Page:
Ghostbusters: Showing on a YouTube near you

Ronny Kerr · August 14, 2009 · Short URL:

Blockbuster brings attention to YouTube movies section, offers glimpse into site’s possible future

YouTube's announcement started off early in the morning with a peculiar tweet from @youtube: “We’ve got a special film debuting on YouTube tonight at 9pm PT. Follow our tweets for cryptic clues throughout the day.”

“Cryptic clues” followed as promised, culminating in a tweet in the evening that revealingly stated only, “Who you gonna call?” and a link to a YouTube-hosted full-length and free version of the original “Ghostbusters”, the massively popular 1984 science-fiction comedy.

Ghostbusters on YouTube

Actually, though the film is hosted on YouTube’s site, the actual player presenting the movie is an embedded Sony Crackle player, which makes sense since, according to the YouTube Blog, Sony and the number one video site on the Web are teaming up to present the blockbuster as a way of celebrating its 25th anniversary. Furthermore, it’s safe to assume that Sony hopes this revival of “Ghostbusters” nostalgia, on YouTube’s site for the next week, will garner some excitement for its current work on Ghostbusters 3.

Though seven days may seem like a short interval to come up with time to watch a full-length movie on the Web, especially since us Internet veterans expect our favorite videos to always be available 24/7, this might actually be a sign of what to expect from film companies and YouTube in the future.

There are a couple of things to consider here.

For some time now, the film industry has been suffering big losses at the box office. At the same time, despite its monumental popularity, YouTube, like other very popular Web sites, has yet to completely satisfy investors with a concrete plan for monetization.

Put these two well-known facts together, combined with the fact that the “Ghostbusters” video on YouTube contains about 7-8 unavoidable Honda ads (each runs about fifteen seconds in length and appear at regularly paced intervals), and it appears that we have a recipe that could make everybody happy. YouTube would continue to attract millions of users around the world by providing the best service for the uploading of amateur videos. It then funnels that immense user base to its movies section, where major Hollywood studios prop up their ad-infused videos.

It’s not full-proof, but it’s an idea. Until its implementation, I’m crossing the streams to watch “Ghostbusters.”

Support VatorNews by Donating

Read more from our "Trends and news" series

More episodes

Related Companies, Investors, and Entrepreneurs



Joined Vator on

What is Twitter?

Twitter is an online information network that allows anyone with an account to post 140 character messages, called tweets. It is free to sign up. Users then follow other accounts which they are interested in, and view the tweets of everyone they follow in their "timeline." Most Twitter accounts are public, where one does not need to approve a request to follow, or need to follow back. This makes Twitter a powerful "one to many" broadcast platform where individuals, companies or organizations can reach millions of followers with a single message. Twitter is accessible from, our mobile website, SMS, our mobile apps for iPhone, Android, Blackberry, our iPad application, or 3rd party clients built by outside developers using our API. Twitter accounts can also be private, where the owner must approve follower requests.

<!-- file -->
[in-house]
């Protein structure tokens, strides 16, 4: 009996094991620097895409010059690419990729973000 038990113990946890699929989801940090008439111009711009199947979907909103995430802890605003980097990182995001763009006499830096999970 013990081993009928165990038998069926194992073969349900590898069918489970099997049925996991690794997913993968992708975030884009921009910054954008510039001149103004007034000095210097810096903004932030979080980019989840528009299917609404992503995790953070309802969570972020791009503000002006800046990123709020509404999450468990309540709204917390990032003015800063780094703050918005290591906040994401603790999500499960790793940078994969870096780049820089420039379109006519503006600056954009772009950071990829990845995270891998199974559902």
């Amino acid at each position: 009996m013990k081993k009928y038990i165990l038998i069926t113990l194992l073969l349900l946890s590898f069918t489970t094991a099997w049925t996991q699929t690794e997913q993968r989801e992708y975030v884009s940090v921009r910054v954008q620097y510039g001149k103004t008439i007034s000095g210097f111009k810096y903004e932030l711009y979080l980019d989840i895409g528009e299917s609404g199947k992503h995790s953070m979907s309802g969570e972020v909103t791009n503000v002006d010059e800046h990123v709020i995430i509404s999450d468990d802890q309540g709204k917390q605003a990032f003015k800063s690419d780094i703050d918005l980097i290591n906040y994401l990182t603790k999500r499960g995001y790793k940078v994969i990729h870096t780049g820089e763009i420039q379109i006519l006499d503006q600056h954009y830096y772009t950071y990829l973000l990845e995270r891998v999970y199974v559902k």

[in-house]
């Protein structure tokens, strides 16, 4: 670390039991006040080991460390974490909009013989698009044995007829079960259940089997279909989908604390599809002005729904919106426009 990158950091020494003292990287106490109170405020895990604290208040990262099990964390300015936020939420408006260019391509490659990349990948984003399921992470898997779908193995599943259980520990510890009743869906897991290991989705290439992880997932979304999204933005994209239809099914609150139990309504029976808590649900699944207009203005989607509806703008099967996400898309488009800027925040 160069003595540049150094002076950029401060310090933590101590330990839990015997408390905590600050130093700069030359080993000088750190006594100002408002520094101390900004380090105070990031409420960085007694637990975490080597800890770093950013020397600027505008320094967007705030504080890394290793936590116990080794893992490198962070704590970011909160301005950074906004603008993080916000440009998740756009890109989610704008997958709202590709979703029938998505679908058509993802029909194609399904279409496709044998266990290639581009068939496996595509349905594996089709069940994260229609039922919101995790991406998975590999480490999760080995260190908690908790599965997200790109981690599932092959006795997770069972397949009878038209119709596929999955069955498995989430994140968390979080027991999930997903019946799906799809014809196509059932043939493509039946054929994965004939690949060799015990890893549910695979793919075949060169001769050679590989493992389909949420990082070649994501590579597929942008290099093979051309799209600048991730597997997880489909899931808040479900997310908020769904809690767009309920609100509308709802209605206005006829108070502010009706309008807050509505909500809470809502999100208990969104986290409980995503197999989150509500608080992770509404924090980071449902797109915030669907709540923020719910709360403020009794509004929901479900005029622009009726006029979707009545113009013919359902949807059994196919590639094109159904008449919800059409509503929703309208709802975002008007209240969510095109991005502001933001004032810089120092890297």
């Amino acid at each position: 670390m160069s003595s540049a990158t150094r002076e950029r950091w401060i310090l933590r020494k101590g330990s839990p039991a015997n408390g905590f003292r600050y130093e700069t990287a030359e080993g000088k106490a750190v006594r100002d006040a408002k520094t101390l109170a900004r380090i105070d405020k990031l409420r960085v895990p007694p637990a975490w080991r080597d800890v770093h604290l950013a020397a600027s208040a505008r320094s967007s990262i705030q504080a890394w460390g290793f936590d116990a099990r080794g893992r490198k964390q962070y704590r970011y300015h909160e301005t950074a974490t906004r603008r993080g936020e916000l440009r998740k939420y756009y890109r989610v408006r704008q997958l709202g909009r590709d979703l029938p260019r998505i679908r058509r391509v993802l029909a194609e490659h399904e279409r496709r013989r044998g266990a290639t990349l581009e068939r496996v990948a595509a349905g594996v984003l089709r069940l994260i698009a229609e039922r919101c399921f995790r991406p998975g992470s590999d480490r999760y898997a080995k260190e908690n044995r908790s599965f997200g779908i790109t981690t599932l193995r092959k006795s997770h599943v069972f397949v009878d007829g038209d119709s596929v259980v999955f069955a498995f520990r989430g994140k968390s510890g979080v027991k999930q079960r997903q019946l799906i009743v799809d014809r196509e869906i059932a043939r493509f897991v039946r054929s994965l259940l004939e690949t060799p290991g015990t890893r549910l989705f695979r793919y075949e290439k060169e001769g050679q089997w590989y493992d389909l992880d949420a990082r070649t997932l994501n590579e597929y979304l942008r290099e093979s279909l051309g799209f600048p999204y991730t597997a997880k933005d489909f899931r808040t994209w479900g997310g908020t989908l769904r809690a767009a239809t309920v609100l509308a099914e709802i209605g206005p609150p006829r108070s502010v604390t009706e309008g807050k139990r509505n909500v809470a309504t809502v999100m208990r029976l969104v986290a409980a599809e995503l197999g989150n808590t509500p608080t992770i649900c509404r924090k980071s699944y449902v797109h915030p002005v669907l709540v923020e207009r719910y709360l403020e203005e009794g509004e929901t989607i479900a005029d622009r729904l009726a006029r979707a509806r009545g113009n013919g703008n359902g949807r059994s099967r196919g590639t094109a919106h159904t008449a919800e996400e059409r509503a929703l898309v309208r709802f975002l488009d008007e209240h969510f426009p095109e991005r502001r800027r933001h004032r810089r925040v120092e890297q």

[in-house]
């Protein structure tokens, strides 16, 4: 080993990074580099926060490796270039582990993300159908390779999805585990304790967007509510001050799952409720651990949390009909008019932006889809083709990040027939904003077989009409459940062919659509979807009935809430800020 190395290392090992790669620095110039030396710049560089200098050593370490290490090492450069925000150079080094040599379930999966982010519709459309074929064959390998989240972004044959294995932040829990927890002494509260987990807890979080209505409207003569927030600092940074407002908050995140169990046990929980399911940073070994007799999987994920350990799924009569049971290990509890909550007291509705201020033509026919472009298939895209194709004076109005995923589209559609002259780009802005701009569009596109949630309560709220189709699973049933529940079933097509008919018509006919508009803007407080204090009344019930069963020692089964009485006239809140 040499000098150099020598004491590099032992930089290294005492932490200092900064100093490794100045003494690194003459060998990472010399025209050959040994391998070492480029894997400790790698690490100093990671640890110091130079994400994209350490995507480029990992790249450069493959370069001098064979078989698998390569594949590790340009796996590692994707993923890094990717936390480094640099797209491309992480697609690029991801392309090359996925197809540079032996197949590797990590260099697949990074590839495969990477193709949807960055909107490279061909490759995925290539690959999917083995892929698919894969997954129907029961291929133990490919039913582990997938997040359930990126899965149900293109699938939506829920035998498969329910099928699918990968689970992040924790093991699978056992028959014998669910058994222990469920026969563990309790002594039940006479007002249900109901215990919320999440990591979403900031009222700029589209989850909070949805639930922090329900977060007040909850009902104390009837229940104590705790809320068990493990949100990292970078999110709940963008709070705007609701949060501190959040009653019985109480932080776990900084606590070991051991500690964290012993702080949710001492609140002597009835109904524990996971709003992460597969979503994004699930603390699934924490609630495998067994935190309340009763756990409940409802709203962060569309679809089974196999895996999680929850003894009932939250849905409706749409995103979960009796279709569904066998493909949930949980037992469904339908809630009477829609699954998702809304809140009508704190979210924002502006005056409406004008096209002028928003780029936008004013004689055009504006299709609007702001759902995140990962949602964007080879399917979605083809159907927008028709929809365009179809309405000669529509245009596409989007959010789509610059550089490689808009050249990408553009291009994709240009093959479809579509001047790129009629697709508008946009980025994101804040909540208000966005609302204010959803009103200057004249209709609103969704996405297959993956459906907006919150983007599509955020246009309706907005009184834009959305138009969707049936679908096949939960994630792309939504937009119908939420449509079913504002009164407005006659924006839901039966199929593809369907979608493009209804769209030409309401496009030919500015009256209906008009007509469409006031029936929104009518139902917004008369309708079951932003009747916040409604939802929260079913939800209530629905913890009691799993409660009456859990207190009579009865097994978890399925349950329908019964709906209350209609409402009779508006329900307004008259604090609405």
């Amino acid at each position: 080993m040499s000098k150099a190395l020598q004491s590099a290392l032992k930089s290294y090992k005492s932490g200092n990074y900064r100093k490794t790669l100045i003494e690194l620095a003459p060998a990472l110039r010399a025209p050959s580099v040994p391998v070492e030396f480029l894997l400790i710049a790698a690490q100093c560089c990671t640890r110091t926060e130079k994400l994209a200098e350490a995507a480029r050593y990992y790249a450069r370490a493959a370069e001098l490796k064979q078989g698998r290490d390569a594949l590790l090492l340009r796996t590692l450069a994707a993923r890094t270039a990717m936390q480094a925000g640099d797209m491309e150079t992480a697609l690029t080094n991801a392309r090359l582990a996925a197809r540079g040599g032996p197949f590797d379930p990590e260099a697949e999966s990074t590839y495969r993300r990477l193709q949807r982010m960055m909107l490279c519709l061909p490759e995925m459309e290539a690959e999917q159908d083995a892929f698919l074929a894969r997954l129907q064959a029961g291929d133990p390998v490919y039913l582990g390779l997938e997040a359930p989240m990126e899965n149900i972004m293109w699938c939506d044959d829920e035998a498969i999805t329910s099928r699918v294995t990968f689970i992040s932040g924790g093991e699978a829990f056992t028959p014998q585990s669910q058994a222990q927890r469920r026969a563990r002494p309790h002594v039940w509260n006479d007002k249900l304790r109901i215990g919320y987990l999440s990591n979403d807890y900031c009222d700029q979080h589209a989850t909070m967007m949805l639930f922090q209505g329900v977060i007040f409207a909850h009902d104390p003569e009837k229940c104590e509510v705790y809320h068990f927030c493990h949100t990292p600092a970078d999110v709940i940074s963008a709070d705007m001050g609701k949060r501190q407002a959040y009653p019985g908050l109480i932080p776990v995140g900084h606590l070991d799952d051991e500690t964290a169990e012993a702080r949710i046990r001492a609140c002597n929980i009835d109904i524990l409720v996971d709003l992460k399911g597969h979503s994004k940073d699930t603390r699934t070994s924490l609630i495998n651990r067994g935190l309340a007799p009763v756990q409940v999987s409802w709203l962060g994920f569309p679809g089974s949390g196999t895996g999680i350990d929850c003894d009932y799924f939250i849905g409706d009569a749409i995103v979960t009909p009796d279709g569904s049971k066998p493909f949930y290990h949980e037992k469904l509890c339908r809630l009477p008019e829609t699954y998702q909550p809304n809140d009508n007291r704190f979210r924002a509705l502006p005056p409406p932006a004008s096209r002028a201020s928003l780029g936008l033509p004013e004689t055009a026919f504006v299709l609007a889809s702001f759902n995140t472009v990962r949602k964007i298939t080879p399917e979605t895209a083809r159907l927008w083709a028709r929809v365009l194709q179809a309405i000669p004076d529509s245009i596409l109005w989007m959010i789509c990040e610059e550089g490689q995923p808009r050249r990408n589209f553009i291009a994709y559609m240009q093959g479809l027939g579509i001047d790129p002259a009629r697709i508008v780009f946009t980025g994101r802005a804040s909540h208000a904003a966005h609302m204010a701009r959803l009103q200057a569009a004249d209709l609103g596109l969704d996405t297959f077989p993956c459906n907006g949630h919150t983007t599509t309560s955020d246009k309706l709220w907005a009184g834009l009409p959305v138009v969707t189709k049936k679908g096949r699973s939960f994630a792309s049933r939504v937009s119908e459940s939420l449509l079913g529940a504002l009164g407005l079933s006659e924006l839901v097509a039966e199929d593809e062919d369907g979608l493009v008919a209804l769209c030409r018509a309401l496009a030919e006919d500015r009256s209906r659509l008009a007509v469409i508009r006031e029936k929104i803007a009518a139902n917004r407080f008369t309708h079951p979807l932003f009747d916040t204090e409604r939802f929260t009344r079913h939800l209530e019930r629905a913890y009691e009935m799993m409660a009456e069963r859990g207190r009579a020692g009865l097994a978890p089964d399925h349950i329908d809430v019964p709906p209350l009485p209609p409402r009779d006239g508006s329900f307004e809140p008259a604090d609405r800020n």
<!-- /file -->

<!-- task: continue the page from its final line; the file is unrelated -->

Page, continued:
Where did the idea for Twitter come from?

Twitter started as an internal project within the podcasting company Odeo. Jack Dorsey, and engineer, had long been interested in status updates. Jack developed the idea, along with Biz Stone, and the first prototype was built in two weeks in March 2006 and launched publicly in August of 2006. The service grew popular very quickly and it soon made sense for Twitter to move outside of Odea. In May 2007, Twitter Inc was founded.

How is Twitter built?

Our engineering team works with a web application framework called Ruby on Rails. We all work on Apple computers except for testing purposes. 

We built Twitter using Ruby on Rails because it allows us to work quickly and easily--our team likes to deploy features and changes multiple times per day. Rails provides skeleton code frameworks so we don't have to re-invent the wheel every time we want to add something simple like a sign in form or a picture upload feature.

How do you make money from Twitter?

There are a few ways that Twitter makes money. We have licensing deals in place with Google, Yahoo!, and Microsoft's Bing to give them access to the "firehose" - a stream of tweets so that they can more easily incorporate those tweets into their search results.

In Summer 2010, we launched our Promoted Tweets product. Promoted Tweets are a special kind of tweet which appear at the top of search results within, if a company has bid on that keyword. Unlike search results in search engines, Promoted Tweets are normal tweets from a business, so they are as interactive as any other tweet - you can @reply, favorite or retweet a Promoted Tweet. 

At the same time, we launched Promoted Trends, where companies can place a trend (clearly marked Promoted) within Twitter's Trending Topics. These are especially effective for upcoming launches, like a movie or album release.

Lastly, we started a Twitter account called @earlybird where we partner with other companies to provide users with a special, short-term deal. For example, we partnered with Virgin America for a special day of fares on that were only accessible through the link in the @earlybird tweet.


What's next for Twitter?

We continue to focus on building a product that provides value for users. 

We're building Twitter, Inc into a successful, revenue-generating company that attracts world-class talent with an inspiring culture and attitude towards doing business.